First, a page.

10 episodes

The nature of royal weddings as very public declarations of love can cause us to reflect on love and partnership – and on 29th April 2011 when Prince William and Kate Middleton tied the knot, the royal couple took a vow that declared a commitment to love and cherish ‘til death do us part’. But what is ‘love’? What is it that makes us fall in love with someone and can we put a meaning on it? We’ve all experienced love, whether it is a friend, partner, family member, or a pet – but these are all very different kinds of love. So how do we define love when it encompasses such a variety of emotions? Carolyn Price, senior lecturer in Philosophy, and Timothy Chappell, director of the Ethics Centre, at The Open University, discuss the nature of love, from love as a function, to ‘the Doppelganger problem’ – should we also love another person with the same traits and qualities as the person we already love? Finally, the notion of love as a duty within marriage is explored.

The Philosophy of Love - Audio The Open University

    • Education
    • 3.6, 12 Ratings

The nature of royal weddings as very public declarations of love can cause us to reflect on love and partnership – and on 29th April 2011 when Prince William and Kate Middleton tied the knot, the royal couple took a vow that declared a commitment to love and cherish ‘til death do us part’. But what is ‘love’? What is it that makes us fall in love with someone and can we put a meaning on it? We’ve all experienced love, whether it is a friend, partner, family member, or a pet – but these are all very different kinds of love. So how do we define love when it encompasses such a variety of emotions? Carolyn Price, senior lecturer in Philosophy, and Timothy Chappell, director of the Ethics Centre, at The Open University, discuss the nature of love, from love as a function, to ‘the Doppelganger problem’ – should we also love another person with the same traits and qualities as the person we already love? Finally, the notion of love as a duty within marriage is explored.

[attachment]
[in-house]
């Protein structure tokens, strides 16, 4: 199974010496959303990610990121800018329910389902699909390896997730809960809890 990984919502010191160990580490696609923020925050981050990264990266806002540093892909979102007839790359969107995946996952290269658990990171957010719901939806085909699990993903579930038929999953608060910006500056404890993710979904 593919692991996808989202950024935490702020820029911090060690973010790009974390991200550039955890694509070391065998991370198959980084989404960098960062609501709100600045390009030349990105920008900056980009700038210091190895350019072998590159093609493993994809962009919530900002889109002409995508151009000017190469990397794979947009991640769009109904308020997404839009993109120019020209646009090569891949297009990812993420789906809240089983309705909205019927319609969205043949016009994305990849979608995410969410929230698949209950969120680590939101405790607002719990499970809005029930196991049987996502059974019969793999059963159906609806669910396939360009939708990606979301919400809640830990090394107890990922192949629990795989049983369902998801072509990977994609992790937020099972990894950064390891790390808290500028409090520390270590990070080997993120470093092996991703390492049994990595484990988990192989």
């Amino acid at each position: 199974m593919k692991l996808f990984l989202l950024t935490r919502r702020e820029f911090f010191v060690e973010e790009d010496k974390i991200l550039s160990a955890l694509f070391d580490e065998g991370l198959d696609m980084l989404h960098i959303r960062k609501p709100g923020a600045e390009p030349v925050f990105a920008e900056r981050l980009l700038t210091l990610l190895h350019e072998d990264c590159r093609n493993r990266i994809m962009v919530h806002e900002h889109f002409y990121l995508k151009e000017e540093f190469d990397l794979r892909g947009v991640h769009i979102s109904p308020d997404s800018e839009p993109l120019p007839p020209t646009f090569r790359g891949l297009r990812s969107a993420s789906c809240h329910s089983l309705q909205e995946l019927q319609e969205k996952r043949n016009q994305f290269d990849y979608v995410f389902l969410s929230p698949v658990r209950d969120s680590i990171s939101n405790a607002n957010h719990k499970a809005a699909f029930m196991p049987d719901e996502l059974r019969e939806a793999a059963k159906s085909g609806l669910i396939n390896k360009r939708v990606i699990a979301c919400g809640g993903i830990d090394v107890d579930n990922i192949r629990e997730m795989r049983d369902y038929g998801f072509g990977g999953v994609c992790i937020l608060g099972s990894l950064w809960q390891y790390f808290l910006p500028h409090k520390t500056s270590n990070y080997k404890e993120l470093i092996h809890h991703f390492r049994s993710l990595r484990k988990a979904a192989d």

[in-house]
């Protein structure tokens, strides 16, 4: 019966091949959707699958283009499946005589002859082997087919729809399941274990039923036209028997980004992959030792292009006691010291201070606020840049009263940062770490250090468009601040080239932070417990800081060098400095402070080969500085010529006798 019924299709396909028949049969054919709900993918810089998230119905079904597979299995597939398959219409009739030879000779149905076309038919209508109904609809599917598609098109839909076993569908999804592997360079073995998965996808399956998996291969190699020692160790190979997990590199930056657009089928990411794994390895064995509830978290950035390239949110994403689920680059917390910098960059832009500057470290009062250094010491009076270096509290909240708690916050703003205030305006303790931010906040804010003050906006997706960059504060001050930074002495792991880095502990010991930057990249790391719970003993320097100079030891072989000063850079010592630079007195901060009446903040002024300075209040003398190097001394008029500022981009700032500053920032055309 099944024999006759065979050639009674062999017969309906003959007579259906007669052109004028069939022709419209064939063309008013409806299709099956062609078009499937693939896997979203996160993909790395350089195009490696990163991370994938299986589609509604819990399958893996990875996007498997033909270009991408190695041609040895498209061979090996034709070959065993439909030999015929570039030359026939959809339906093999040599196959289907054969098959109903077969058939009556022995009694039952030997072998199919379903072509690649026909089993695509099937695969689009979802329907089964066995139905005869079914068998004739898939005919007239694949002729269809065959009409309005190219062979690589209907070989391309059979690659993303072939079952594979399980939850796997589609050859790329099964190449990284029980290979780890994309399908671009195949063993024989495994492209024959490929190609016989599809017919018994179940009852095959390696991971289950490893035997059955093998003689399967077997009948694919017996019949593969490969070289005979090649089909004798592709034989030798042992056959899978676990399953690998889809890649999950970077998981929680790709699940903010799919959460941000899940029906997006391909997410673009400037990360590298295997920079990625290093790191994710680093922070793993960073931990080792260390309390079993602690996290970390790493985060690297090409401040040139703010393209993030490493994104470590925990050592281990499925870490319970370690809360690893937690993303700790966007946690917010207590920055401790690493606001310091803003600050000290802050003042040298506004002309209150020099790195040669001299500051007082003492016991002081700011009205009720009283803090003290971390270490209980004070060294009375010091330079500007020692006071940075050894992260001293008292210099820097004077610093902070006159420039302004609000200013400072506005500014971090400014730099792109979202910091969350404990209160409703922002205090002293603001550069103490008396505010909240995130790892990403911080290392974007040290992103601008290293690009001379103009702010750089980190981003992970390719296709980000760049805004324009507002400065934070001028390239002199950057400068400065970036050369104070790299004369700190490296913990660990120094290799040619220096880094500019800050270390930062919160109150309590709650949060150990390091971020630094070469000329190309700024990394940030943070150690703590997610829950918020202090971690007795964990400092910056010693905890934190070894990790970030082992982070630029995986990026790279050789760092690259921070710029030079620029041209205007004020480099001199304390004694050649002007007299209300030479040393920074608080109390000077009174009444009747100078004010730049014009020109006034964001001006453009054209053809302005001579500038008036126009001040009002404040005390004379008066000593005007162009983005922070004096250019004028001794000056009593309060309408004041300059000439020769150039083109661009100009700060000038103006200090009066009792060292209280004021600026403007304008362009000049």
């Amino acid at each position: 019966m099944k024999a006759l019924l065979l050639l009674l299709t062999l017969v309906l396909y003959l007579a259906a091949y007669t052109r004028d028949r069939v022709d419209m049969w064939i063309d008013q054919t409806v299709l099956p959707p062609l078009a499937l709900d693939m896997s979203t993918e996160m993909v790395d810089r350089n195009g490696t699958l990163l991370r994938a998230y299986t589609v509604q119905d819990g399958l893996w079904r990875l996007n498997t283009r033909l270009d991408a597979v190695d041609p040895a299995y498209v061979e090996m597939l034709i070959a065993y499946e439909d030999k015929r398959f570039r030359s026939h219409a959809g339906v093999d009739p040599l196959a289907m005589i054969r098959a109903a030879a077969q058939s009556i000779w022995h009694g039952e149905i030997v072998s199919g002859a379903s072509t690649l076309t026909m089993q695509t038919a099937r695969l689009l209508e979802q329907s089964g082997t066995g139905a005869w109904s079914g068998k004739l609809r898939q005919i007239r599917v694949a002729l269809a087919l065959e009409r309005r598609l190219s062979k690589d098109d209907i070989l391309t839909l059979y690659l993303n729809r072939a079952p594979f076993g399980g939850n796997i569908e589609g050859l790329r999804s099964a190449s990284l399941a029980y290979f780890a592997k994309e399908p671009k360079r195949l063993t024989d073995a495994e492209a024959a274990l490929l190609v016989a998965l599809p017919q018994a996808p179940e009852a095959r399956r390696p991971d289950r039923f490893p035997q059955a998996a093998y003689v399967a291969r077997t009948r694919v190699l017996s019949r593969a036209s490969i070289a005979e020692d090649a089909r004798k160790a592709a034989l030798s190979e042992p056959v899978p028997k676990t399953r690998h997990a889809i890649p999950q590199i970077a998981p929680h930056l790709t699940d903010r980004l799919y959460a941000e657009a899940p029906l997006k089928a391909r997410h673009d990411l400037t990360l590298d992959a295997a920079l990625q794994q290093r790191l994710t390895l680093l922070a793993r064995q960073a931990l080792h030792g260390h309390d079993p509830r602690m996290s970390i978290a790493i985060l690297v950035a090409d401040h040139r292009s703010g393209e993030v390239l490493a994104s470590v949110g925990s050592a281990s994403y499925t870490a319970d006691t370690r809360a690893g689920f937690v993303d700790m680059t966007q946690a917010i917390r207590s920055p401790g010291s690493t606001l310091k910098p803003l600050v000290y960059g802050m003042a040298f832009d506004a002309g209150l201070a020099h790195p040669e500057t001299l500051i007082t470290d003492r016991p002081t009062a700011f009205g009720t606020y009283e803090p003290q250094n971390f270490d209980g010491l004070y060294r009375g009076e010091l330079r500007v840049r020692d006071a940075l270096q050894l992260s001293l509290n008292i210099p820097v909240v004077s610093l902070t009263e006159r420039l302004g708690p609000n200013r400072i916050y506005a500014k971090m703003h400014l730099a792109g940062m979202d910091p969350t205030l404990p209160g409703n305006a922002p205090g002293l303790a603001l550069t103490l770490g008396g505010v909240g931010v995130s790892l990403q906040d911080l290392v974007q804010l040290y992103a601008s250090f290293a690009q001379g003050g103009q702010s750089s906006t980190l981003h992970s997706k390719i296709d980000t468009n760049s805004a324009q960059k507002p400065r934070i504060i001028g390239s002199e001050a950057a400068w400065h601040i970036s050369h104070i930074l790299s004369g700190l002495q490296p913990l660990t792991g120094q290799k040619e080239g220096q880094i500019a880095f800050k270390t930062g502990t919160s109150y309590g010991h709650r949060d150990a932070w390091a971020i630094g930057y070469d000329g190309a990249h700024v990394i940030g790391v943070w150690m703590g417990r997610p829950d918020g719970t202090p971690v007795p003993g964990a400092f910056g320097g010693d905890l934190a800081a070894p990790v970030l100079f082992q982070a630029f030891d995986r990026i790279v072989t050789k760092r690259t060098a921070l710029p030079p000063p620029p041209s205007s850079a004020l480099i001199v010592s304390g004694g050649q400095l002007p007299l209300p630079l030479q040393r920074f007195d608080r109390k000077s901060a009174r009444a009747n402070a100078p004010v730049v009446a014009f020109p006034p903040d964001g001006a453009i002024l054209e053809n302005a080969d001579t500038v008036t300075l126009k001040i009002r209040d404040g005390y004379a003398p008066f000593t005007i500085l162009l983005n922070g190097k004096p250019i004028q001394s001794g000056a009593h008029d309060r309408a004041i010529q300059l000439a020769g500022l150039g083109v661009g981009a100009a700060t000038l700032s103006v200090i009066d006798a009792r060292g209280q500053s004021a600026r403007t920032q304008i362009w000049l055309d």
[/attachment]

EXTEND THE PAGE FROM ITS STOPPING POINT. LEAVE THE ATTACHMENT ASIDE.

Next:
Customer Reviews

3.6 out of 5
12 Ratings

12 Ratings

Qu1990qu ,

Unbearable Obviousness

Not much about philosophy, not much about love

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